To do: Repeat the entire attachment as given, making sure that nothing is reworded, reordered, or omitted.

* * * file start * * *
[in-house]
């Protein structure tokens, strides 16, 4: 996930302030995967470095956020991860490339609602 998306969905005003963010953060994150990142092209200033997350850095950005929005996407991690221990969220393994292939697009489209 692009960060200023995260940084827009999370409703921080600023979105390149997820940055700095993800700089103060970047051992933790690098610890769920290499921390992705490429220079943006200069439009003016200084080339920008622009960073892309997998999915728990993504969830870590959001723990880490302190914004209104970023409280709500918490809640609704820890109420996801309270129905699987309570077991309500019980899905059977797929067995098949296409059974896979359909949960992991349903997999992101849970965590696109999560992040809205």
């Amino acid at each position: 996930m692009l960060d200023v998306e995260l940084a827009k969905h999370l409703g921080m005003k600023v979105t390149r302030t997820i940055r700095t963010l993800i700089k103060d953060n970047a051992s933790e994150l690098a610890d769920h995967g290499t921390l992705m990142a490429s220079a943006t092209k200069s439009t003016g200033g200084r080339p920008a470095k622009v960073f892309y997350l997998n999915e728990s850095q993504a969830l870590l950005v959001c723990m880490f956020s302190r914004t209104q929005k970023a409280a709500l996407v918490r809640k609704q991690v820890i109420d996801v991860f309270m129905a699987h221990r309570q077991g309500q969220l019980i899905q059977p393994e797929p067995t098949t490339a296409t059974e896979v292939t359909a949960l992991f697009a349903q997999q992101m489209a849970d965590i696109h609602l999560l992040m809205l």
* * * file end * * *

[in-house]
């Protein structure tokens, strides 16, 4: 996930302030995967470095956020991860490339609602 998306969905005003963010953060994150990142092209200033997350850095950005929005996407991690221990969220393994292939697009489209 692009960060200023995260940084827009999370409703921080600023979105390149997820940055700095993800700089103060970047051992933790690098610890769920290499921390992705490429220079943006200069439009003016200084080339920008622009960073892309997998999915728990993504969830870590959001723990880490302190914004209104970023409280709500918490809640609704820890109420996801309270129905699987309570077991309500019980899905059977797929067995098949296409059974896979359909949960992991349903997999992101849970965590696109999560992040809205």
């Amino acid at each position: 996930m692009l960060d200023v998306e995260l940084a827009k969905h999370l409703g921080m005003k600023v979105t390149r302030t997820i940055r700095t963010l993800i700089k103060d953060n970047a051992s933790e994150l690098a610890d769920h995967g290499t921390l992705m990142a490429s220079a943006t092209k200069s439009t003016g200033g200084r080339p920008a470095k622009v960073f892309y997350l997998n999915e728990s850095q993504a969830l870590l950005v959001c723990m880490f956020s302190r914004t209104q929005k970023a409280a709500l996407v918490r809640k609704q991690v820890i109420d996801v991860f309270m129905a699987h221990r309570q077991g309500q969220l019980i899905q059977p393994e797929p067995t098949t490339a296409t059974e896979v292939t359909a949960l992991f697009a349903q997999q992101m489209a849970d965590i696109h609602l999560l992040m809205l």